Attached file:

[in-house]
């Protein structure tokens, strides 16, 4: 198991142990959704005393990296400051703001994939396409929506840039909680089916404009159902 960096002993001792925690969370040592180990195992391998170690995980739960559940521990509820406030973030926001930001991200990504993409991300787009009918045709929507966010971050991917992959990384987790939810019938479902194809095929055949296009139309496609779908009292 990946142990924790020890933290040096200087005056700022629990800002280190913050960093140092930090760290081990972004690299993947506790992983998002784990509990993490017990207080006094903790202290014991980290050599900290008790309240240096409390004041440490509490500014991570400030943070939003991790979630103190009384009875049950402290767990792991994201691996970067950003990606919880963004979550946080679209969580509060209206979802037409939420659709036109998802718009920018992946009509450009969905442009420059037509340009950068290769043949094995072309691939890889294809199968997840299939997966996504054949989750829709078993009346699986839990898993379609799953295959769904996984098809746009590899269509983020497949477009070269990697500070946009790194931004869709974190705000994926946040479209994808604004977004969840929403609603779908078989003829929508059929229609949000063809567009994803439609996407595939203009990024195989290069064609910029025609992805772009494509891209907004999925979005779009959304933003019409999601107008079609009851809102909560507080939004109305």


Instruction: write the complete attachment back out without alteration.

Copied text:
[in-house]
């Protein structure tokens, strides 16, 4: 198991142990959704005393990296400051703001994939396409929506840039909680089916404009159902 960096002993001792925690969370040592180990195992391998170690995980739960559940521990509820406030973030926001930001991200990504993409991300787009009918045709929507966010971050991917992959990384987790939810019938479902194809095929055949296009139309496609779908009292 990946142990924790020890933290040096200087005056700022629990800002280190913050960093140092930090760290081990972004690299993947506790992983998002784990509990993490017990207080006094903790202290014991980290050599900290008790309240240096409390004041440490509490500014991570400030943070939003991790979630103190009384009875049950402290767990792991994201691996970067950003990606919880963004979550946080679209969580509060209206979802037409939420659709036109998802718009920018992946009509450009969905442009420059037509340009950068290769043949094995072309691939890889294809199968997840299939997966996504054949989750829709078993009346699986839990898993379609799953295959769904996984098809746009590899269509983020497949477009070269990697500070946009790194931004869709974190705000994926946040479209994808604004977004969840929403609603779908078989003829929508059929229609949000063809567009994803439609996407595939203009990024195989290069064609910029025609992805772009494509891209907004999925979005779009959304933003019409999601107008079609009851809102909560507080939004109305």